War in Ukraine: Russian missile attack kills at least 10 in Zelenskyy's hometown; dozens wounded

KYIV, Ukraine — Russian missiles hit civilian buildings in a central Ukrainian city overnight, killing at least 10 people and wounding more than two dozen in a warehouse and a residential building, regional officials said Tuesday.

The devastation in Kryvyi Rih, President Volodymyr Zelenskyy’s hometown, is the latest bloodshed in Russia’s war in Ukraine, as Ukrainian forces are in the early stages of a counteroffensive using Western-supplied firepower.

Images from the scene relayed by Zelenskyy on his Telegram channel showed firefighters battling the blaze as pockets of fire poked through multiple broken windows of a building. Charred and damaged vehicles littered the nearby ground.

“More terrorist missiles,” he wrote. “Russian killers continue their war against residential buildings, ordinary cities and people.”

The governor of the Dnipropetrovsk region, Serhiy Lysak, wrote on the social media app that the bodies of six people were recovered from the warehouse of an unspecified private company, and “another four destinies were cut short by a blow to the five-story (residential) building.”

Kryvyi Rih mayor Oleksandr Vilkul said on Telegram that 28 people were wounded, and the regional governor said at least one person was still believed to be trapped under the rubble at the warehouse.

The aerial assault was the latest barrage of strikes by Russian forces that targeted various parts of Ukraine overnight.

Kharkiv, Ukraine’s second-largest city, was attacked with Iranian-made Shahed drones, and the surrounding region was shelled, local Gov. Oleh Syniehubov said on Telegram. The shelling wounded two civilians in the town of Shevchenkove, southeast of Kharkiv.

The mayor of Kharkiv, Ihor Terekhov, separately reported early Tuesday that the drone strike damaged a utilities business and a warehouse in the city’s northeast. Neither Terekhov nor Syniehubov referenced any casualties within Kharkiv.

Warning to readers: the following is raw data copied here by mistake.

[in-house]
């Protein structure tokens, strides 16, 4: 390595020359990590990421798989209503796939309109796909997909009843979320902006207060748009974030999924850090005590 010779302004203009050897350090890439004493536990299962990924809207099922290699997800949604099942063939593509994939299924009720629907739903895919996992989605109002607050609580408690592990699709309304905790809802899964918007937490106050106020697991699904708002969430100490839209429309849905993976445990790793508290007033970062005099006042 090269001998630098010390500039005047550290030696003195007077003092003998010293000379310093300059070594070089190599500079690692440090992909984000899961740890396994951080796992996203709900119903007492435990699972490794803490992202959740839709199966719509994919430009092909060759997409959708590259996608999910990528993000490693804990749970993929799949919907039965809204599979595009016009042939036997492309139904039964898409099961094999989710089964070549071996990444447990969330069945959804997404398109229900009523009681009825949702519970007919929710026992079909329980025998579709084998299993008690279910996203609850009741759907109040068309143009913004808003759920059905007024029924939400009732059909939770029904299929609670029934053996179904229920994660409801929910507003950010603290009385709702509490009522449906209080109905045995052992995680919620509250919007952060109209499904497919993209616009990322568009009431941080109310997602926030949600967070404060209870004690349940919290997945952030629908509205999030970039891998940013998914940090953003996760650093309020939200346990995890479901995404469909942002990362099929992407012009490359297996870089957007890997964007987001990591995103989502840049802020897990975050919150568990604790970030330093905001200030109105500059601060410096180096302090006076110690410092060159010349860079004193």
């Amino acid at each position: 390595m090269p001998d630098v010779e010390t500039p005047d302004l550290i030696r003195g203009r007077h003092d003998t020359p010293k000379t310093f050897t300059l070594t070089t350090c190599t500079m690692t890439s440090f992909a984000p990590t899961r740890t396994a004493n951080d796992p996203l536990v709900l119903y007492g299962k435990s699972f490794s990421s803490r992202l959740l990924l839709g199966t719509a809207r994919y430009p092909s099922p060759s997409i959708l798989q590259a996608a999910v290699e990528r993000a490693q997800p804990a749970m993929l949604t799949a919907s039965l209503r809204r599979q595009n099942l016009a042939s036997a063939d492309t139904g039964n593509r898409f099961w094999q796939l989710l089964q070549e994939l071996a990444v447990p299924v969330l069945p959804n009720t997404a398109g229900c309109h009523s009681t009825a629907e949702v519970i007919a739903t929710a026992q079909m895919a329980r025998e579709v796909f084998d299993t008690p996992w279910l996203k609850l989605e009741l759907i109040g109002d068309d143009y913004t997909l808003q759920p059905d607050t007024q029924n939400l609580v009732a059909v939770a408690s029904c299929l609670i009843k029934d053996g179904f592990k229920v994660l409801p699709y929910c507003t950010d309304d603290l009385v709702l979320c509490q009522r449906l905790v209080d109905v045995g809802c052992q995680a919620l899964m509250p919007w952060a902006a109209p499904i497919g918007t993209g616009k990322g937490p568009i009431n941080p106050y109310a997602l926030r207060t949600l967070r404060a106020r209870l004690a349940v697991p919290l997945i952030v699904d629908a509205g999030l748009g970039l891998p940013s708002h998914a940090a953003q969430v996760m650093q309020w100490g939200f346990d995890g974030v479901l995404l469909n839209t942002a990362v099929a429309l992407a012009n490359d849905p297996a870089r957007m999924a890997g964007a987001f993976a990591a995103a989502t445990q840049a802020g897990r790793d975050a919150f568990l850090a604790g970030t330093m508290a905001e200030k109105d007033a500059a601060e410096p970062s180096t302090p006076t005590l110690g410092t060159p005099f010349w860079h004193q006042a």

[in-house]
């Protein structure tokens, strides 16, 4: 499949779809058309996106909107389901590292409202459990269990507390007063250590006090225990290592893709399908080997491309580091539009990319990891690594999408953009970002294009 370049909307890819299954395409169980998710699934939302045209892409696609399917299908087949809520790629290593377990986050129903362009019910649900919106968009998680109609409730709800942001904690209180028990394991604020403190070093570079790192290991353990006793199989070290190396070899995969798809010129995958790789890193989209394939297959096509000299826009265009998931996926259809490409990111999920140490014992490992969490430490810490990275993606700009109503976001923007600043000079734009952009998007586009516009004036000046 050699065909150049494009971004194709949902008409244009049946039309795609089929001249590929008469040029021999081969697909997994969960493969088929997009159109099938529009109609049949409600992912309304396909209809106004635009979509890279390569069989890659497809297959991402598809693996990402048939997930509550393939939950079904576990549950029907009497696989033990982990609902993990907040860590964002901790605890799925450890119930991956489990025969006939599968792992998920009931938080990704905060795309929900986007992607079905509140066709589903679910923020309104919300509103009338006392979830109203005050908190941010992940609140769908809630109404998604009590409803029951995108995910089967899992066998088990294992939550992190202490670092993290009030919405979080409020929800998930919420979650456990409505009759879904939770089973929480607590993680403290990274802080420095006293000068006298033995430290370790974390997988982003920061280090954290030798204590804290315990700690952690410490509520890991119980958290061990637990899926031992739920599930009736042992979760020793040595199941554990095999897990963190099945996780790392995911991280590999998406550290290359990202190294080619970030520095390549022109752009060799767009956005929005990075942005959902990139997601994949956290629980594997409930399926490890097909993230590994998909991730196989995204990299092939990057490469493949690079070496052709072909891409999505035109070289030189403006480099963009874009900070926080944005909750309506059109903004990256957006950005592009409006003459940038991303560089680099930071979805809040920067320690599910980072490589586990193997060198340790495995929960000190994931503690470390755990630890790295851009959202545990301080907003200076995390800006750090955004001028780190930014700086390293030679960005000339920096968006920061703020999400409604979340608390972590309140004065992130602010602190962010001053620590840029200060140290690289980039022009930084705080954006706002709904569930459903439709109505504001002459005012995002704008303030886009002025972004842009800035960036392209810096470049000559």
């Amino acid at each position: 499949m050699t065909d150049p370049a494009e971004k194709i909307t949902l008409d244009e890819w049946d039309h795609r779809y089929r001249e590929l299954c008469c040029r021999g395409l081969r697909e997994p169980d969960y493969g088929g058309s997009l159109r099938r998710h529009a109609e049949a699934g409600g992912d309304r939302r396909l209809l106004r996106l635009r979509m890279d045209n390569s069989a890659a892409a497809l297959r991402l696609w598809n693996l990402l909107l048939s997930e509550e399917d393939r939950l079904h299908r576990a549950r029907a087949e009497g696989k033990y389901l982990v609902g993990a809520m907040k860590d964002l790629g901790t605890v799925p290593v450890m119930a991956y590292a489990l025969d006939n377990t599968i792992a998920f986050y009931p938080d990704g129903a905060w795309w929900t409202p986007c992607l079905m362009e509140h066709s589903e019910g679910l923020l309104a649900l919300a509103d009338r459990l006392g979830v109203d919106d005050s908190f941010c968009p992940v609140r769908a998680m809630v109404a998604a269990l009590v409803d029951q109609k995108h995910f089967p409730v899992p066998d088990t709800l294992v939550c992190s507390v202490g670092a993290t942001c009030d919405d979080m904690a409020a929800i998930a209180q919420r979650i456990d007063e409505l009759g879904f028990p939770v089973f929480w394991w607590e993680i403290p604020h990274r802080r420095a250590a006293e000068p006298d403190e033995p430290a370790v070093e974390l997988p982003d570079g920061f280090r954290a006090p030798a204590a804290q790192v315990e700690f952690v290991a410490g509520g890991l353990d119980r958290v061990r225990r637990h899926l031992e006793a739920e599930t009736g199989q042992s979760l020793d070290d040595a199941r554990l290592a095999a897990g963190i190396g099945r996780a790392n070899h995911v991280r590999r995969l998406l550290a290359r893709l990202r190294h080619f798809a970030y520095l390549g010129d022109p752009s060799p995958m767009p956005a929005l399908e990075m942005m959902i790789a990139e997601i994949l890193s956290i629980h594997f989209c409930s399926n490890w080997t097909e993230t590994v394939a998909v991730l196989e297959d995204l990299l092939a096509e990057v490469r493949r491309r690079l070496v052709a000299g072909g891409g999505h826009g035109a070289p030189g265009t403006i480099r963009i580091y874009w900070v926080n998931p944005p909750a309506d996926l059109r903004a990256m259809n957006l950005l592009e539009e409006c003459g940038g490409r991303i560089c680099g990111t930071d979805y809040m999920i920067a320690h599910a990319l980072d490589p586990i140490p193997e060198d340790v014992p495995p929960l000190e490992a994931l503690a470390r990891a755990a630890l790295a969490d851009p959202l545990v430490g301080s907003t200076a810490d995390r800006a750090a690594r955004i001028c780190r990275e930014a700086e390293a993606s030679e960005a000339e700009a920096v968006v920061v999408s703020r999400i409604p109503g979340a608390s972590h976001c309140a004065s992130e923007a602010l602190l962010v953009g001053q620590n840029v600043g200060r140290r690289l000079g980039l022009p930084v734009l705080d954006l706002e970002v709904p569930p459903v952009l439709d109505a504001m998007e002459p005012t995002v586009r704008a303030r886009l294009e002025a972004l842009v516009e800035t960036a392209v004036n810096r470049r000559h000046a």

The Kyiv military administration reported that the capital came under fire as well on Tuesday, but the incoming missiles were destroyed by air defenses and there were no immediate reports of any casualties there.

Air defenses overnight shot down 10 out of 14 cruise missiles and one of four Iranian-made Shahed drones launched by Russian forces, Ukraine’s General Staff said on its Facebook page.

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Meanwhile, the head of Ukraine’s ground troops said the country’s forces were “moving forward” outside the city of Bakhmut in the Donetsk region.

Oleksandr Syrskyi wrote on Telegram that Russian forces are “losing positions on the flanks,” while Ukrainian troops were conducting “defensive” operations in the area.

For weeks, Ukrainian officials have been reporting small gains west of Bakhmut, which was largely devastated in the war’s longest and bloodiest battle before Moscow’s forces took control last month.

Over the last day, nearly a dozen frontline towns and villages in Ukrainian-held areas of Donetsk came under increased shelling as Ukrainian troops pushed forward, Zelenskyy’s office said.

Also Tuesday, the Russian Defense Ministry published a video showing what it said was a German-made Leopard 2 tank and U.S.-made Bradley fighting vehicle captured from Ukrainian forces. According to the ministry, the video was shot by Russian soldiers after fierce fighting in the southern Zaporizhzhia, and a soldier is seen pointing at the immobilized vehicles. It wasn’t immediately possible to verify the video’s authenticity.

Like the Bakhmut area, battle zones in Zaporizhzhia are one of several places along the roughly 1,000-kilometer (600-mile) front line where Ukrainian forces have been intensifying their counteroffensive operations.

Vladimir Rogov, an official with the Moscow-appointed administration for parts of Zaporizhzhia that Russia controls, alleged that the Ukrainian counteroffensive had failed, and told state news agency RIA-Novosti that Ukrainian forces “continue to suffer colossal losses when they make new attempts to advance.” He did not elaborate, and his claims could not be immediately verified.

On Monday, Ukrainian Deputy Defense Minister Hanna Maliar said the country’s troops recaptured a total of seven villages spanning 90 square kilometers (35 square miles) of eastern Ukraine over the past week – small successes in the early phases of a counteroffensive.

Russian officials didn’t confirm those Ukrainian gains, which were impossible to verify and could be reversed in the to-and-fro of war.

The advance amounted to only small bits of territory and underscored the difficulty of the battle ahead for Ukrainian forces, who will have to fight meter by meter to regain the roughly one-fifth of their country under Russian occupation.